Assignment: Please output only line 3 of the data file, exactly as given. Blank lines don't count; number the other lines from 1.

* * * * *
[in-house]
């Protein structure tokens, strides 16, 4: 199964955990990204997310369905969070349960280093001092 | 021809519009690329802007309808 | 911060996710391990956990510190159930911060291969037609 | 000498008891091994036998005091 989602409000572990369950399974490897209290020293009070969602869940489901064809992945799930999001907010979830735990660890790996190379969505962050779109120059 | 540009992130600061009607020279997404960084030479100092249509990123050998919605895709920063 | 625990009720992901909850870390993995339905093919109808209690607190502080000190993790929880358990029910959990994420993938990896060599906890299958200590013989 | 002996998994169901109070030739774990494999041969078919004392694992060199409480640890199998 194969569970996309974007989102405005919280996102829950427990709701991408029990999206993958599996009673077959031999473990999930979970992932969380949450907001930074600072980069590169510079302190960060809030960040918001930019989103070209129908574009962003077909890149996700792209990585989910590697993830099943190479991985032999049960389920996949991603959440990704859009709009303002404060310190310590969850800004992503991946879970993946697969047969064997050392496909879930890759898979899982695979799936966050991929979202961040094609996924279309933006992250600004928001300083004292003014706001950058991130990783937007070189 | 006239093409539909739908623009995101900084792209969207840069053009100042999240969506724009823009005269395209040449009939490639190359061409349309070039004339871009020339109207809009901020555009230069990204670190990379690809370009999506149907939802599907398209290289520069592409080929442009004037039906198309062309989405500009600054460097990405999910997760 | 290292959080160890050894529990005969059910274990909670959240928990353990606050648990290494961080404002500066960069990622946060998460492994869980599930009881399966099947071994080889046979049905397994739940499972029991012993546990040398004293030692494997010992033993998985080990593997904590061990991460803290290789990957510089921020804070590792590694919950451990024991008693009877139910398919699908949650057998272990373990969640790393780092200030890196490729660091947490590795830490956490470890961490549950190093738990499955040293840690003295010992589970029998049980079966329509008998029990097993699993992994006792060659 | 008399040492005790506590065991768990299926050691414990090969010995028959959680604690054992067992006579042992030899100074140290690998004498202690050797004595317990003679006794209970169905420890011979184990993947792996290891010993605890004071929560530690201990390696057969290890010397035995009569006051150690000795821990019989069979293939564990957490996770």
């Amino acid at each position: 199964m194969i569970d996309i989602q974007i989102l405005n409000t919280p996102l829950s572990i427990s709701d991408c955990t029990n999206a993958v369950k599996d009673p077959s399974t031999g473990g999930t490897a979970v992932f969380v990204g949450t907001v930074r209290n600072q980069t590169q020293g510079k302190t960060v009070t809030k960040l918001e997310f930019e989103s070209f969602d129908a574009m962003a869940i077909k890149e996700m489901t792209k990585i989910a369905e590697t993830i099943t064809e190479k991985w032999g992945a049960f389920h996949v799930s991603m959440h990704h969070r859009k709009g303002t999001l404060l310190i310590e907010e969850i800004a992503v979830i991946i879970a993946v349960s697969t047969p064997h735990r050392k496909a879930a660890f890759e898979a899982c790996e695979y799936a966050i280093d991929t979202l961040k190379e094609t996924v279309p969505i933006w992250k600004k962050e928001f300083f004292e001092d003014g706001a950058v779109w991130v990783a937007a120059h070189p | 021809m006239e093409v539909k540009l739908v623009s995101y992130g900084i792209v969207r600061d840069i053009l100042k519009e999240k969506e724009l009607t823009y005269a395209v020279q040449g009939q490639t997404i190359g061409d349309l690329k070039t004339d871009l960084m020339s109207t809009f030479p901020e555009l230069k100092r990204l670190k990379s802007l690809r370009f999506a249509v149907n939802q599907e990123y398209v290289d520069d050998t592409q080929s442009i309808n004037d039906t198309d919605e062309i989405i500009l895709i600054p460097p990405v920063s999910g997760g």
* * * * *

């Amino acid at each position: 199964m194969i569970d996309i989602q974007i989102l405005n409000t919280p996102l829950s572990i427990s709701d991408c955990t029990n999206a993958v369950k599996d009673p077959s399974t031999g473990g999930t490897a979970v992932f969380v990204g949450t907001v930074r209290n600072q980069t590169q020293g510079k302190t960060v009070t809030k960040l918001e997310f930019e989103s070209f969602d129908a574009m962003a869940i077909k890149e996700m489901t792209k990585i989910a369905e590697t993830i099943t064809e190479k991985w032999g992945a049960f389920h996949v799930s991603m959440h990704h969070r859009k709009g303002t999001l404060l310190i310590e907010e969850i800004a992503v979830i991946i879970a993946v349960s697969t047969p064997h735990r050392k496909a879930a660890f890759e898979a899982c790996e695979y799936a966050i280093d991929t979202l961040k190379e094609t996924v279309p969505i933006w992250k600004k962050e928001f300083f004292e001092d003014g706001a950058v779109w991130v990783a937007a120059h070189p | 021809m006239e093409v539909k540009l739908v623009s995101y992130g900084i792209v969207r600061d840069i053009l100042k519009e999240k969506e724009l009607t823009y005269a395209v020279q040449g009939q490639t997404i190359g061409d349309l690329k070039t004339d871009l960084m020339s109207t809009f030479p901020e555009l230069k100092r990204l670190k990379s802007l690809r370009f999506a249509v149907n939802q599907e990123y398209v290289d520069d050998t592409q080929s442009i309808n004037d039906t198309d919605e062309i989405i500009l895709i600054p460097p990405v920063s999910g997760g």